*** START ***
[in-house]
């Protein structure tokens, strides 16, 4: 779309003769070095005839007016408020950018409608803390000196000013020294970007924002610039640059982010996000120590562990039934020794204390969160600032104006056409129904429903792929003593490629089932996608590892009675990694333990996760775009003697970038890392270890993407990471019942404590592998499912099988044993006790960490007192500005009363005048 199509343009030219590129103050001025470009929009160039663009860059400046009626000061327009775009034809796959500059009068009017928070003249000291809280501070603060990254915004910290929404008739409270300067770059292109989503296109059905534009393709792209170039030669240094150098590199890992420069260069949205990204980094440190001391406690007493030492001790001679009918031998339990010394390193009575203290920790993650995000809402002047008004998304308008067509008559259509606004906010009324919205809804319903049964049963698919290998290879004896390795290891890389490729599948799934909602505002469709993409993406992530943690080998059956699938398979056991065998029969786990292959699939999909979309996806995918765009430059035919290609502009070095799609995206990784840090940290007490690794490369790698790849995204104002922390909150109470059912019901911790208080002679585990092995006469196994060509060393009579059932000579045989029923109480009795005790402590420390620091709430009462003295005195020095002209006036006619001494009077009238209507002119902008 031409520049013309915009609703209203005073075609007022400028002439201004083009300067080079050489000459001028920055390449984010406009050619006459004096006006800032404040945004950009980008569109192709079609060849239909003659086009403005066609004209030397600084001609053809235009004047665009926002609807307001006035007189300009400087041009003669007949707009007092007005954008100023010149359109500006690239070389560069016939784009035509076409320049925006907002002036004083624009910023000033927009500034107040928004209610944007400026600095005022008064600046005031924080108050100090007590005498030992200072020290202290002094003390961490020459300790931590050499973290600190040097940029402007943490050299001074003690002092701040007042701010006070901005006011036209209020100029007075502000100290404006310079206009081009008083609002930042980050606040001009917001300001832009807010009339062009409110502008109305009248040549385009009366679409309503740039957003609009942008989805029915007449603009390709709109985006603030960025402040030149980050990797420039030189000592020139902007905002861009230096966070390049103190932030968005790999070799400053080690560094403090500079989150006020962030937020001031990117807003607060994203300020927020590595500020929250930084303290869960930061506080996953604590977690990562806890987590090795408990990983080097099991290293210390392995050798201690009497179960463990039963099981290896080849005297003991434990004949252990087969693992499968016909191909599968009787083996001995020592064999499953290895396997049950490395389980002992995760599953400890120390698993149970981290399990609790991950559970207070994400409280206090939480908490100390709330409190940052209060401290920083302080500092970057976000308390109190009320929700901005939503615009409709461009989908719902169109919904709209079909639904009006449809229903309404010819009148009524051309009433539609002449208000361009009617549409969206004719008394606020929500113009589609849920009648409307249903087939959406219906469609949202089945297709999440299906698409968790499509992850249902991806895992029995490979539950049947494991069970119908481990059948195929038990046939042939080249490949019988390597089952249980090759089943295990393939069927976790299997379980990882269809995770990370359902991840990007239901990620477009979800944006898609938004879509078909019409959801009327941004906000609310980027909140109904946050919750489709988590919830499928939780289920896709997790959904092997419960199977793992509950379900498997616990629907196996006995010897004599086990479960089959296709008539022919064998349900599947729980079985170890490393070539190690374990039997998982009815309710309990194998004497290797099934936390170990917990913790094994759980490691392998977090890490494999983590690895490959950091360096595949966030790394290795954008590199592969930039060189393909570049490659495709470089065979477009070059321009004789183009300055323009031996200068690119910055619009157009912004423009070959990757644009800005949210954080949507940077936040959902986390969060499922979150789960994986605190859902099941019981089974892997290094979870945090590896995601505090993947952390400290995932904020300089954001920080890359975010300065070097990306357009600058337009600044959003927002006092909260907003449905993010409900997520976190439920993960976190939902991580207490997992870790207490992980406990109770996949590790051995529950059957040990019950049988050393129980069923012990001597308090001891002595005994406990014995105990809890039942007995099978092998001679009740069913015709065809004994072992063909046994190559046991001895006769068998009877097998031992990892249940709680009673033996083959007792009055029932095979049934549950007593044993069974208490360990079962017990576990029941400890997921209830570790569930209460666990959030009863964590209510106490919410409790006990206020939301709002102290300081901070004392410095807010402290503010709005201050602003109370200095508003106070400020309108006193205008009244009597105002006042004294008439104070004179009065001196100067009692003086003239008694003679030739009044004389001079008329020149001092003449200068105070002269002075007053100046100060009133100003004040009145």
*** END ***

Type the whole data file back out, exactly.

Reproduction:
[in-house]
């Protein structure tokens, strides 16, 4: 779309003769070095005839007016408020950018409608803390000196000013020294970007924002610039640059982010996000120590562990039934020794204390969160600032104006056409129904429903792929003593490629089932996608590892009675990694333990996760775009003697970038890392270890993407990471019942404590592998499912099988044993006790960490007192500005009363005048 199509343009030219590129103050001025470009929009160039663009860059400046009626000061327009775009034809796959500059009068009017928070003249000291809280501070603060990254915004910290929404008739409270300067770059292109989503296109059905534009393709792209170039030669240094150098590199890992420069260069949205990204980094440190001391406690007493030492001790001679009918031998339990010394390193009575203290920790993650995000809402002047008004998304308008067509008559259509606004906010009324919205809804319903049964049963698919290998290879004896390795290891890389490729599948799934909602505002469709993409993406992530943690080998059956699938398979056991065998029969786990292959699939999909979309996806995918765009430059035919290609502009070095799609995206990784840090940290007490690794490369790698790849995204104002922390909150109470059912019901911790208080002679585990092995006469196994060509060393009579059932000579045989029923109480009795005790402590420390620091709430009462003295005195020095002209006036006619001494009077009238209507002119902008 031409520049013309915009609703209203005073075609007022400028002439201004083009300067080079050489000459001028920055390449984010406009050619006459004096006006800032404040945004950009980008569109192709079609060849239909003659086009403005066609004209030397600084001609053809235009004047665009926002609807307001006035007189300009400087041009003669007949707009007092007005954008100023010149359109500006690239070389560069016939784009035509076409320049925006907002002036004083624009910023000033927009500034107040928004209610944007400026600095005022008064600046005031924080108050100090007590005498030992200072020290202290002094003390961490020459300790931590050499973290600190040097940029402007943490050299001074003690002092701040007042701010006070901005006011036209209020100029007075502000100290404006310079206009081009008083609002930042980050606040001009917001300001832009807010009339062009409110502008109305009248040549385009009366679409309503740039957003609009942008989805029915007449603009390709709109985006603030960025402040030149980050990797420039030189000592020139902007905002861009230096966070390049103190932030968005790999070799400053080690560094403090500079989150006020962030937020001031990117807003607060994203300020927020590595500020929250930084303290869960930061506080996953604590977690990562806890987590090795408990990983080097099991290293210390392995050798201690009497179960463990039963099981290896080849005297003991434990004949252990087969693992499968016909191909599968009787083996001995020592064999499953290895396997049950490395389980002992995760599953400890120390698993149970981290399990609790991950559970207070994400409280206090939480908490100390709330409190940052209060401290920083302080500092970057976000308390109190009320929700901005939503615009409709461009989908719902169109919904709209079909639904009006449809229903309404010819009148009524051309009433539609002449208000361009009617549409969206004719008394606020929500113009589609849920009648409307249903087939959406219906469609949202089945297709999440299906698409968790499509992850249902991806895992029995490979539950049947494991069970119908481990059948195929038990046939042939080249490949019988390597089952249980090759089943295990393939069927976790299997379980990882269809995770990370359902991840990007239901990620477009979800944006898609938004879509078909019409959801009327941004906000609310980027909140109904946050919750489709988590919830499928939780289920896709997790959904092997419960199977793992509950379900498997616990629907196996006995010897004599086990479960089959296709008539022919064998349900599947729980079985170890490393070539190690374990039997998982009815309710309990194998004497290797099934936390170990917990913790094994759980490691392998977090890490494999983590690895490959950091360096595949966030790394290795954008590199592969930039060189393909570049490659495709470089065979477009070059321009004789183009300055323009031996200068690119910055619009157009912004423009070959990757644009800005949210954080949507940077936040959902986390969060499922979150789960994986605190859902099941019981089974892997290094979870945090590896995601505090993947952390400290995932904020300089954001920080890359975010300065070097990306357009600058337009600044959003927002006092909260907003449905993010409900997520976190439920993960976190939902991580207490997992870790207490992980406990109770996949590790051995529950059957040990019950049988050393129980069923012990001597308090001891002595005994406990014995105990809890039942007995099978092998001679009740069913015709065809004994072992063909046994190559046991001895006769068998009877097998031992990892249940709680009673033996083959007792009055029932095979049934549950007593044993069974208490360990079962017990576990029941400890997921209830570790569930209460666990959030009863964590209510106490919410409790006990206020939301709002102290300081901070004392410095807010402290503010709005201050602003109370200095508003106070400020309108006193205008009244009597105002006042004294008439104070004179009065001196100067009692003086003239008694003679030739009044004389001079008329020149001092003449200068105070002269002075007053100046100060009133100003004040009145």